Cambodian police block a street in Phnom Penh on Nov. 16, 2017 for a Supreme Court hearing on the dissolution of the main opposition party. (Photo Tang Chhin Sothy/AFP)
The dissolution of Cambodia's main opposition party has had a chilling effect on the critics of Prime Minister Hun Sen and deterred many of them from speaking out, civil society leaders say.
The opposition Cambodia National Rescue Party (CNRP) was dissolved by the country's Supreme Court Nov. 16 over accusations it was attempting to overthrow the government through a "color revolution" backed by the United States. The dissolution has been widely seen as the death knell of democracy, as Hun Sen and his Cambodian People's Party fear losing next year's general election.
The court also banned 118 senior CNRP officials from any political activity for five years.
The ban comes against a backdrop of arrests, intimidation and muzzling of critics.
Opposition leader Kem Sokha was recently charged with treason over a video saying he received training from the United States, independent media outlets have been shuttered and civil society groups targeted.
The Cambodian Center for Human Rights (CCHR) was accused by a lawyer during the CNRP hearing of being a facilitator of a plot to carry out a "color revolution."
The center's director Chak Sopheap said she was "naturally concerned" her group was mentioned in the Supreme Court despite maintaining a non-partisan stance.
"The level of surveillance and intimidation tactics employed against civil society and independent media by the authorities in recent days has reached deeply troubling levels," Sopheap told ucanews.com.
"The authorities should cease their campaign of repression and restore the situation if they are to maintain a shred of legitimacy beyond 2017," she said.
Interior Ministry spokesman Khieu Sopheak told the Phnom Penh Post Nov. 20 that the CCHR was one of the groups and individuals being "monitored" to judge whether they had given up on their alleged plans to wage a revolution.
On Sunday, Hun Sen called for the closure of the rights group, which was founded by Kem Sokha in 2002, accusing it of taking direction from “foreigners” and appearing to link it to the alleged "revolution," the Post reported.
Another prominent figure accused inside the court of helping foment rebellion was Pa Nguon Teang, executive director at the Cambodian Center for Independent Media.
Two days later, two former reporters for Radio Free Asia, which was shuttered in September amid government pressure, were charged with espionage for allegedly setting up a studio for RFA. They both deny the charges which could land them up to 15 years in jail.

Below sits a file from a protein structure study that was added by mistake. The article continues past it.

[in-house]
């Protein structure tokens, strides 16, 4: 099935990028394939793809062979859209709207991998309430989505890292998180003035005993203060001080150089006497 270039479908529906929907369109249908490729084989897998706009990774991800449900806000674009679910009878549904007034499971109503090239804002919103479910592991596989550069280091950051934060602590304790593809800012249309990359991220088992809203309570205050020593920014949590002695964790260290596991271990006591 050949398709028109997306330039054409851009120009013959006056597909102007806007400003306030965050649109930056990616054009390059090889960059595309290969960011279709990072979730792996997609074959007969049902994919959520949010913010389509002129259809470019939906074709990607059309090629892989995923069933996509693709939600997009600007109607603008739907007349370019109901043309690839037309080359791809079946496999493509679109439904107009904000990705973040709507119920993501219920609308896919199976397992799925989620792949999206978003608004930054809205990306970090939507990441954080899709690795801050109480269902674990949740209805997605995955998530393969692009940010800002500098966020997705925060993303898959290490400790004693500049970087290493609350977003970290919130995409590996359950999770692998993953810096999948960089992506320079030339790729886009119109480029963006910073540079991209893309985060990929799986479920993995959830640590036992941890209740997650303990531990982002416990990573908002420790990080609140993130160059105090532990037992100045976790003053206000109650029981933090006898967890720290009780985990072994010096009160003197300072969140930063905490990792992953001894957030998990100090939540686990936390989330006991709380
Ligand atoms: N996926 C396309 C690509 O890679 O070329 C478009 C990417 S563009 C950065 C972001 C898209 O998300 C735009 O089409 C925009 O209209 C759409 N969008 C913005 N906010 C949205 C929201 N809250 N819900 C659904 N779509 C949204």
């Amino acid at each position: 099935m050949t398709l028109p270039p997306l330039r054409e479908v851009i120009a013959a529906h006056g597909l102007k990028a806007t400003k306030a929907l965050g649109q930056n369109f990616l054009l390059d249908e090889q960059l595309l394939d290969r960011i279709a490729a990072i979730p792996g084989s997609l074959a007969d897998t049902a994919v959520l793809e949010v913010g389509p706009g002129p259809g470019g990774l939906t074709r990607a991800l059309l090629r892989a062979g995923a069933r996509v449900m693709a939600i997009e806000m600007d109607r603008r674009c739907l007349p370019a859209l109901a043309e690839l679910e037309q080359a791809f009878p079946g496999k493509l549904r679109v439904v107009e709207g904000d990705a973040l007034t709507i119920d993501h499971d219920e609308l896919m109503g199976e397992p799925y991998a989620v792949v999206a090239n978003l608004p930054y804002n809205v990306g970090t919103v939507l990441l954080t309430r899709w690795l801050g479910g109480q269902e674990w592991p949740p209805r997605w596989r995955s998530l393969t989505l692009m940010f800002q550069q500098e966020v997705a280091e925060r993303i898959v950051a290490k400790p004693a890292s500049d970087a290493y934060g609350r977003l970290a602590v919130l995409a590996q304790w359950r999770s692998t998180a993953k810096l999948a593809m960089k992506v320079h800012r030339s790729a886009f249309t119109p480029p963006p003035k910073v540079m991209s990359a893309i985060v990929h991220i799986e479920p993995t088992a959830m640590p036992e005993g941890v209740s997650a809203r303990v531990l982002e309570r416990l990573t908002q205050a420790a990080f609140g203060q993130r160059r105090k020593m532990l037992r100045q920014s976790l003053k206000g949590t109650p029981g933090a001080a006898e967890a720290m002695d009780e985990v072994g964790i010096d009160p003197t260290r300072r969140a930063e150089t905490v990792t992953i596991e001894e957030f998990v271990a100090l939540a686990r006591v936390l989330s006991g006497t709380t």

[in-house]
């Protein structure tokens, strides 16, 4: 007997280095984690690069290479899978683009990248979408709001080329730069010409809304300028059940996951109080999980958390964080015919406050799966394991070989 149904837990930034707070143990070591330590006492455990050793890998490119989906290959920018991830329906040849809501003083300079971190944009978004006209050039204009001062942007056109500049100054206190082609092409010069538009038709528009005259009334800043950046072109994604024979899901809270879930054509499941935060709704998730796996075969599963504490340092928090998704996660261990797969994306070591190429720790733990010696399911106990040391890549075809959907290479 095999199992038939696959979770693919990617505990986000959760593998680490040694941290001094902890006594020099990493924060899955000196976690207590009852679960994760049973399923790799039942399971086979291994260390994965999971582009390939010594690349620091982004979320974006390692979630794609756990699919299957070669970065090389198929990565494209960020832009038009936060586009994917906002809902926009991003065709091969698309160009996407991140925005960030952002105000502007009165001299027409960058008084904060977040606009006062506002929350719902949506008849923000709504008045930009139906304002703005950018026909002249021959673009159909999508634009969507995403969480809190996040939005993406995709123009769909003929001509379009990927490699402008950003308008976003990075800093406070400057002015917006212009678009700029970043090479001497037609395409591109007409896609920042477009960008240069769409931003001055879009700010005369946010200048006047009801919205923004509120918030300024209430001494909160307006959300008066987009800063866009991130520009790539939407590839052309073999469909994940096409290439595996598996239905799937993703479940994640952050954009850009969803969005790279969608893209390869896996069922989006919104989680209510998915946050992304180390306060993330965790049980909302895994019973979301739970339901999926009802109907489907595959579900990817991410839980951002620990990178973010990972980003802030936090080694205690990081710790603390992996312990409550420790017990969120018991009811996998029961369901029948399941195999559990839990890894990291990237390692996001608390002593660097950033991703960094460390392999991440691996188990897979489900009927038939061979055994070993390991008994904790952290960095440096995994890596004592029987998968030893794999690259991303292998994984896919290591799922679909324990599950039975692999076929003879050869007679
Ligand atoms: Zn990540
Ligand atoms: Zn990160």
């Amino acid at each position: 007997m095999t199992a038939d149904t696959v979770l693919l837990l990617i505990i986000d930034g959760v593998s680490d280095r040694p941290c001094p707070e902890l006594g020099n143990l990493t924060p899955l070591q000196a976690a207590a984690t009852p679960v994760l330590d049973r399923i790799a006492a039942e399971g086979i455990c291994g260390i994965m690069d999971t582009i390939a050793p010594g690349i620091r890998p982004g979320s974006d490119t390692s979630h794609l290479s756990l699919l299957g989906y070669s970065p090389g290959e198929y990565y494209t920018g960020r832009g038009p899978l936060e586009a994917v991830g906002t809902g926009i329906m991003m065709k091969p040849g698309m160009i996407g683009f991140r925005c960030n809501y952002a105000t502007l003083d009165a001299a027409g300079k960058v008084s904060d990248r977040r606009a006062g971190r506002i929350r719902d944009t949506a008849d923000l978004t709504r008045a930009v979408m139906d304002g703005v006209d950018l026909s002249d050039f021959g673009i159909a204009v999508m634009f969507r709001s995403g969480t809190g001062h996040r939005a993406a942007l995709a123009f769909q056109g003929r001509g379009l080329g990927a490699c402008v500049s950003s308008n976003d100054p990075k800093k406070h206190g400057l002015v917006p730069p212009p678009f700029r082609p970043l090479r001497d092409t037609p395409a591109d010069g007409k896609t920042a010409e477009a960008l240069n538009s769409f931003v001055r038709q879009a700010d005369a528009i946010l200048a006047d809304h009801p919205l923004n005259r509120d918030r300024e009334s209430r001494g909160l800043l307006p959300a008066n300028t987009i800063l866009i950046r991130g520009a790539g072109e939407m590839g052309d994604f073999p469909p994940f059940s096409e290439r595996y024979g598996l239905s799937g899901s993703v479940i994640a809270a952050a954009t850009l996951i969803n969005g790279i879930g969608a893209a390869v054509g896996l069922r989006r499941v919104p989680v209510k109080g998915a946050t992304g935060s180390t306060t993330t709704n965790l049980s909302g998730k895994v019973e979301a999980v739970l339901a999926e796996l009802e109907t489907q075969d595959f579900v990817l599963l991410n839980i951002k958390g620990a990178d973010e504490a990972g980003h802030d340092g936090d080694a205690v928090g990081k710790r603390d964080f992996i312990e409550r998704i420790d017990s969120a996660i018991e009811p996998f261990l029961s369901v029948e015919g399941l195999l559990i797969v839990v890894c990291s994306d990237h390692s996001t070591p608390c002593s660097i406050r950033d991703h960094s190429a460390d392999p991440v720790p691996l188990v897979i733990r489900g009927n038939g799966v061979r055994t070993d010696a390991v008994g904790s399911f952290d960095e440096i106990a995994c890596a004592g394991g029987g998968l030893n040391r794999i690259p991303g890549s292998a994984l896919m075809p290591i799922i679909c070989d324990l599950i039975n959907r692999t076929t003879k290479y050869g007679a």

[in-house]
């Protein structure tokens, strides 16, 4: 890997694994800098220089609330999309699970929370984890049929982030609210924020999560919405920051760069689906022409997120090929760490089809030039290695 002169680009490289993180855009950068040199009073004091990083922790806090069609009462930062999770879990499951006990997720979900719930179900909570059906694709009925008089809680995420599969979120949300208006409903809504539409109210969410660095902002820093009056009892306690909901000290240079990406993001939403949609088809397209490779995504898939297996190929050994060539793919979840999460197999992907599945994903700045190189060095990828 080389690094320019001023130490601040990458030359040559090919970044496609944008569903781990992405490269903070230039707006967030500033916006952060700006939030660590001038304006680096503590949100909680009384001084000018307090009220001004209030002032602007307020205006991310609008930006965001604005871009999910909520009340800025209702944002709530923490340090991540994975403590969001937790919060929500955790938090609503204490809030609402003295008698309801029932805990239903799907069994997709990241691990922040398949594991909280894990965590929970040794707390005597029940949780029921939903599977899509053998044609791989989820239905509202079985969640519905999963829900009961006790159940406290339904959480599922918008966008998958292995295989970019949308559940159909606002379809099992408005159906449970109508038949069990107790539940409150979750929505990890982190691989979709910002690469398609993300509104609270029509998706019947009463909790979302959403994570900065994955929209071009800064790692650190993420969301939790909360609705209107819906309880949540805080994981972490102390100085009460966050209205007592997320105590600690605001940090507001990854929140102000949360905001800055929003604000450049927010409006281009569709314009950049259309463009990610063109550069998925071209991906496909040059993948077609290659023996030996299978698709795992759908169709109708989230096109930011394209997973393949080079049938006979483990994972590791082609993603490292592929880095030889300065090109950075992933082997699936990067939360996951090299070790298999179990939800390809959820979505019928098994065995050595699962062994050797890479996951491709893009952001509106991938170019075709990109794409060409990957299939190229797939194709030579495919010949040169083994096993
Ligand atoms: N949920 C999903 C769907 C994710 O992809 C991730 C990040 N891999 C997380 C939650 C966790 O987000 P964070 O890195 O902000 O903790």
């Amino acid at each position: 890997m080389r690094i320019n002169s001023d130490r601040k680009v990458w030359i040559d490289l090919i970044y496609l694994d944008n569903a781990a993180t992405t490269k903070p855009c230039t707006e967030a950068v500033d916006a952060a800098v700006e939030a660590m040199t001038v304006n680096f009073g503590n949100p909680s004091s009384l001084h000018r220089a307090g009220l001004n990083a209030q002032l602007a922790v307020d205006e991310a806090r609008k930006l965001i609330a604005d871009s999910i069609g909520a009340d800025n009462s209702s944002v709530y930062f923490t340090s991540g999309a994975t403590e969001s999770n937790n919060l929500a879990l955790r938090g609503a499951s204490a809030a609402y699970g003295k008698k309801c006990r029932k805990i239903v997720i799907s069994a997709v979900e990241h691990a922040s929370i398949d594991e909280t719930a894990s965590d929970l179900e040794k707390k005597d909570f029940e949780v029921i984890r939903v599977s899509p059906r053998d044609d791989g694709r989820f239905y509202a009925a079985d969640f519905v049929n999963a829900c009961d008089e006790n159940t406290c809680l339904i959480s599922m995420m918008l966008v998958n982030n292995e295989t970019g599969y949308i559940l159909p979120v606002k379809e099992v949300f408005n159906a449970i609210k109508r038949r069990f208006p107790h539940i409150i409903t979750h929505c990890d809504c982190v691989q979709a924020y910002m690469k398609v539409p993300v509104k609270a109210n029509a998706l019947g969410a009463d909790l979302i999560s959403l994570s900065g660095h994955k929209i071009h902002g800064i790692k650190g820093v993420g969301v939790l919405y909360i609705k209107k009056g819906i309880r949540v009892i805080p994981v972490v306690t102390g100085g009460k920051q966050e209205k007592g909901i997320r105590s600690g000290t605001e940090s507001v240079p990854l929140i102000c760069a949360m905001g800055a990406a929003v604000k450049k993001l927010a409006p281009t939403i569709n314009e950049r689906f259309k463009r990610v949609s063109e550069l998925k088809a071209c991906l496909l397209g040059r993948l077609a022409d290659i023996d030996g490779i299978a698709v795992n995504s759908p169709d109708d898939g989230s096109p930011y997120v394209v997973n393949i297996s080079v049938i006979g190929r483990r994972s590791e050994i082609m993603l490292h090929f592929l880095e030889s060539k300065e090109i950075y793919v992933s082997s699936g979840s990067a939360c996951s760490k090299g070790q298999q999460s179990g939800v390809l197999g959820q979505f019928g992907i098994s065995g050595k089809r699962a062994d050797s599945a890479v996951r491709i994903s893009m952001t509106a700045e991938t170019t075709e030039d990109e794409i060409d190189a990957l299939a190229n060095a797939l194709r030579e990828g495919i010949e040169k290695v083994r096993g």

Political blogger Noan Sereiboth said the current climate was having a "chilling effect" on independent voices and leading to self-censorship.
"The strong crackdown from the government and arbitrary law enforcement makes people fearful to speak and express their opinions on what the government has done and implemented. They are afraid of making mistakes when talking politics," Sereiboth said.
"It is not safe for them to say bad things about the government at the moment. The space (for opinion) is not like before."
The sentiment was echoed by Hang Vitou, director of the Young Analysts Group, which was set up by prominent government critic Kem Ley, who was murdered last year in what was widely seen a politically-motivated assassination.
"I see plenty of people who used to talk about politics in Cambodia in the market or anywhere, now they do not talk much about politics because someone looks at you and maybe they will try to investigate what you are saying," Vitou said.
"My friends say 'please don't share posts, advice or comments about politics because we can be judged or we can be tried or you can be arrested'. Many people are afraid, I've accepted that now."
Despite the current hostile climate, Vitou said his group would continue to voice their views.
"I still do my thing, you know. I'll still continue my work because it's not the first time, it's happened so many times in Cambodia," he said.
"I will do it more if the government try to crack down or try to investigate the people who give their opinions on Facebook," he added. "We think it's better for Cambodia."